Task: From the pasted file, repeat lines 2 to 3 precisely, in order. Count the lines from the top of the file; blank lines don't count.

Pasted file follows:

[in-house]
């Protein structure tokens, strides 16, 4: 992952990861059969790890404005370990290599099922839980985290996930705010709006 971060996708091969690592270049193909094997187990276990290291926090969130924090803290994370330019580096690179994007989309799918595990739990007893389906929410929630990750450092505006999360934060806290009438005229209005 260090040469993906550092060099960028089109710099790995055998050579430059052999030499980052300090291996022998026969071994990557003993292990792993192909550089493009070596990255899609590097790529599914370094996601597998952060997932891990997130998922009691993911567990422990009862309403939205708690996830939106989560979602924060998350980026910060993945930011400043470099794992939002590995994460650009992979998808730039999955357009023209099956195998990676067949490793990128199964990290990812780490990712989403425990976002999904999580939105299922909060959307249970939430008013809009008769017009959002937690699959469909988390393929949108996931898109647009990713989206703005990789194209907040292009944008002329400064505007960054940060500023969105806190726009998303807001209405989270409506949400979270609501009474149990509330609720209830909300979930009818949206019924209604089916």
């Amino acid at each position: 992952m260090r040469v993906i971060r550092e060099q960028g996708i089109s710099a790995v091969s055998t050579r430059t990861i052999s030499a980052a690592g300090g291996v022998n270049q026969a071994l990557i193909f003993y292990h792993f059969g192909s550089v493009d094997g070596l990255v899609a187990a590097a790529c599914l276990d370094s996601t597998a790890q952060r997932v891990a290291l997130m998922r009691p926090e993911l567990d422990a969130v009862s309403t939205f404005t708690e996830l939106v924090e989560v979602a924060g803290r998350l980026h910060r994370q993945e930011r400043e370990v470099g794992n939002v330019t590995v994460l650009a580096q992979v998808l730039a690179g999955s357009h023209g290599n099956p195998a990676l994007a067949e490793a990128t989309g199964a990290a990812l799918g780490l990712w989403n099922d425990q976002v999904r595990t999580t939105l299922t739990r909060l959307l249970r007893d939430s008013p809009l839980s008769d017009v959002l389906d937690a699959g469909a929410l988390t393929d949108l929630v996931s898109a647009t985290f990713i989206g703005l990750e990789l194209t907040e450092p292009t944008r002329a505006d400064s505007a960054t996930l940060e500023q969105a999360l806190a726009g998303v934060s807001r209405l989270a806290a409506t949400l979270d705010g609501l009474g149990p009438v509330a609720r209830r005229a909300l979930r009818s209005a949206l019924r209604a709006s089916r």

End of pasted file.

């Protein structure tokens, strides 16, 4: 992952990861059969790890404005370990290599099922839980985290996930705010709006 971060996708091969690592270049193909094997187990276990290291926090969130924090803290994370330019580096690179994007989309799918595990739990007893389906929410929630990750450092505006999360934060806290009438005229209005 260090040469993906550092060099960028089109710099790995055998050579430059052999030499980052300090291996022998026969071994990557003993292990792993192909550089493009070596990255899609590097790529599914370094996601597998952060997932891990997130998922009691993911567990422990009862309403939205708690996830939106989560979602924060998350980026910060993945930011400043470099794992939002590995994460650009992979998808730039999955357009023209099956195998990676067949490793990128199964990290990812780490990712989403425990976002999904999580939105299922909060959307249970939430008013809009008769017009959002937690699959469909988390393929949108996931898109647009990713989206703005990789194209907040292009944008002329400064505007960054940060500023969105806190726009998303807001209405989270409506949400979270609501009474149990509330609720209830909300979930009818949206019924209604089916």
């Amino acid at each position: 992952m260090r040469v993906i971060r550092e060099q960028g996708i089109s710099a790995v091969s055998t050579r430059t990861i052999s030499a980052a690592g300090g291996v022998n270049q026969a071994l990557i193909f003993y292990h792993f059969g192909s550089v493009d094997g070596l990255v899609a187990a590097a790529c599914l276990d370094s996601t597998a790890q952060r997932v891990a290291l997130m998922r009691p926090e993911l567990d422990a969130v009862s309403t939205f404005t708690e996830l939106v924090e989560v979602a924060g803290r998350l980026h910060r994370q993945e930011r400043e370990v470099g794992n939002v330019t590995v994460l650009a580096q992979v998808l730039a690179g999955s357009h023209g290599n099956p195998a990676l994007a067949e490793a990128t989309g199964a990290a990812l799918g780490l990712w989403n099922d425990q976002v999904r595990t999580t939105l299922t739990r909060l959307l249970r007893d939430s008013p809009l839980s008769d017009v959002l389906d937690a699959g469909a929410l988390t393929d949108l929630v996931s898109a647009t985290f990713i989206g703005l990750e990789l194209t907040e450092p292009t944008r002329a505006d400064s505007a960054t996930l940060e500023q969105a999360l806190a726009g998303v934060s807001r209405l989270a806290a409506t949400l979270d705010g609501l009474g149990p009438v509330a609720r209830r005229a909300l979930r009818s209005a949206l019924r209604a709006s089916r």